Like A Brick Wall Falling On You All At Once: A Judge Reflects on West Point, Vietnam, and His Career

Ronald E. Cox


Judge Ron Cox, USMA ‘66, came to West Point in 1962 because of the opportunities it provided, and because of the positive experience he had with JROTC in high school in Hawaii. His West Point experience was a positive one, and he felt that he fit in well with his classmates, even though he was one of just three African-Americans in the Class of ‘66. After Ranger and Airborne School, his first assignment was Germany. While there, he was deeply affected by Martin Luther King’s assassination, and he defended a Soldier who organized a march to remember Dr. King. After Germany, he deployed to Vietnam and spent a year in the 25th Infantry Division, both outside Saigon and on the border of Cambodia. While in a combat unit in Vietnam, he experienced very little racism, but became disillusioned with the war, resigned his commission shortly after returning home. He then attended law school in Washington, becoming first a lawyer and then a judge. In this interview, Judge Cox discusses his experiences at West Point and in the Army. He analyzes what it meant to be a black man at West Point, in the Army, and in the legal profession. Finally, he addresses the importance of West Point and what it has meant to him for the past 50 years.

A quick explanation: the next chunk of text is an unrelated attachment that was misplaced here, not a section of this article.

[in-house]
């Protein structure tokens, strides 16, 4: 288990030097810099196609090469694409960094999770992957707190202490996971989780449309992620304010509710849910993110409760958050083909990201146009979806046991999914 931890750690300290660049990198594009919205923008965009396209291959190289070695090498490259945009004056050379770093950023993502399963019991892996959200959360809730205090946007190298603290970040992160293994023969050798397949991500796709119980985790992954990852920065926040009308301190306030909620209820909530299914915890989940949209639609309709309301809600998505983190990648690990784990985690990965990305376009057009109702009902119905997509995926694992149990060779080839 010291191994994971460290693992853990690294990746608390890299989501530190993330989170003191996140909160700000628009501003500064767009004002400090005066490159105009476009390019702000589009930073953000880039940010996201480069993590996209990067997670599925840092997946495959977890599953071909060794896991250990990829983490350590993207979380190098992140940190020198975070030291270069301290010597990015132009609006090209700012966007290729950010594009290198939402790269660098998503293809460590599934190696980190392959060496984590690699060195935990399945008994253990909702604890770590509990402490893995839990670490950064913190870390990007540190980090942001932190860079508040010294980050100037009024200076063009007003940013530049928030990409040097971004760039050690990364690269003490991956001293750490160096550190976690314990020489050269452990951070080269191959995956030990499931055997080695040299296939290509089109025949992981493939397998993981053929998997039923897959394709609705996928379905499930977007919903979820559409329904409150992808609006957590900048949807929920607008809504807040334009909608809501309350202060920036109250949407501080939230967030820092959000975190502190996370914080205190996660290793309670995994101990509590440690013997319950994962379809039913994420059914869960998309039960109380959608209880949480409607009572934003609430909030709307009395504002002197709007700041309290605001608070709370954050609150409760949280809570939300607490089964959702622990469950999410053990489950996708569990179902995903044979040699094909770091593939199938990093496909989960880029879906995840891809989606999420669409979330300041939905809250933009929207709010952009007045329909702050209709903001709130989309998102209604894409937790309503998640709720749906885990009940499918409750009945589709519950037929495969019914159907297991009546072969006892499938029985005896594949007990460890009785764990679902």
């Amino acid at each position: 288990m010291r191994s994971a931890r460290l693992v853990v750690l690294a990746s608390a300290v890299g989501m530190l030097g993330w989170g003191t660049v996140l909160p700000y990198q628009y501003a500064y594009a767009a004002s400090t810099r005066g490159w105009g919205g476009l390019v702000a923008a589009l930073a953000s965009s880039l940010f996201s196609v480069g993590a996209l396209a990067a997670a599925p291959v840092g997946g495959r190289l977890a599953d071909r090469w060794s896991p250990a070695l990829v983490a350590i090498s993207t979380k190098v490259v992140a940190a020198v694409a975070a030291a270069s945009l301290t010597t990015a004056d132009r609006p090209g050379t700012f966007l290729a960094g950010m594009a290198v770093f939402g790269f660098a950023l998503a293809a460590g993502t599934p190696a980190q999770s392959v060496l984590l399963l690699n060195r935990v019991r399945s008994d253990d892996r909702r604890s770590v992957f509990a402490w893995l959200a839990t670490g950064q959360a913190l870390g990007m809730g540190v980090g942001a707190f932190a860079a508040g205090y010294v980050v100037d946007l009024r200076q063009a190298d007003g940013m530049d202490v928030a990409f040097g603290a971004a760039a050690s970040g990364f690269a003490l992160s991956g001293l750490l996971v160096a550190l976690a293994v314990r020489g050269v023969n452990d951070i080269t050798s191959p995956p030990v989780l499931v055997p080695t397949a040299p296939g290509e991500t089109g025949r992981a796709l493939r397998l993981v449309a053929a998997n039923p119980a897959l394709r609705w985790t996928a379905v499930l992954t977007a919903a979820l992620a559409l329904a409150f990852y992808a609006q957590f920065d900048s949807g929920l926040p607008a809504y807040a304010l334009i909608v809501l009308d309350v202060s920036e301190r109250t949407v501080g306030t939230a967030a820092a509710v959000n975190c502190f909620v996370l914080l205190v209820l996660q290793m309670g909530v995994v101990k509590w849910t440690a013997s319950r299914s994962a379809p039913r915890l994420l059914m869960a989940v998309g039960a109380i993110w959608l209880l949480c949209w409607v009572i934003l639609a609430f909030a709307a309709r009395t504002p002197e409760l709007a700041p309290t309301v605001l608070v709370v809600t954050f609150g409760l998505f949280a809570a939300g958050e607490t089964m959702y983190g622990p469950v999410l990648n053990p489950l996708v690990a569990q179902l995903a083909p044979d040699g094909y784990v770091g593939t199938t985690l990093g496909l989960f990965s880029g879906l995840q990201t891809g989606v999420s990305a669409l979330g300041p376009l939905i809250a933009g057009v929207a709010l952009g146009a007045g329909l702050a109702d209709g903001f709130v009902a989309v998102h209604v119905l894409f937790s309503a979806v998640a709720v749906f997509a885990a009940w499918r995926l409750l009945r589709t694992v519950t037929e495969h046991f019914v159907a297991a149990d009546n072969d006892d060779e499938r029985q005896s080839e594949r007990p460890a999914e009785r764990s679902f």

name Ronald E. Cox
institution USMA
graduation year 1966
service Armor
unit 2/32 Armor; 4/23 IN, 25th ID RVN
service dates 1966 1970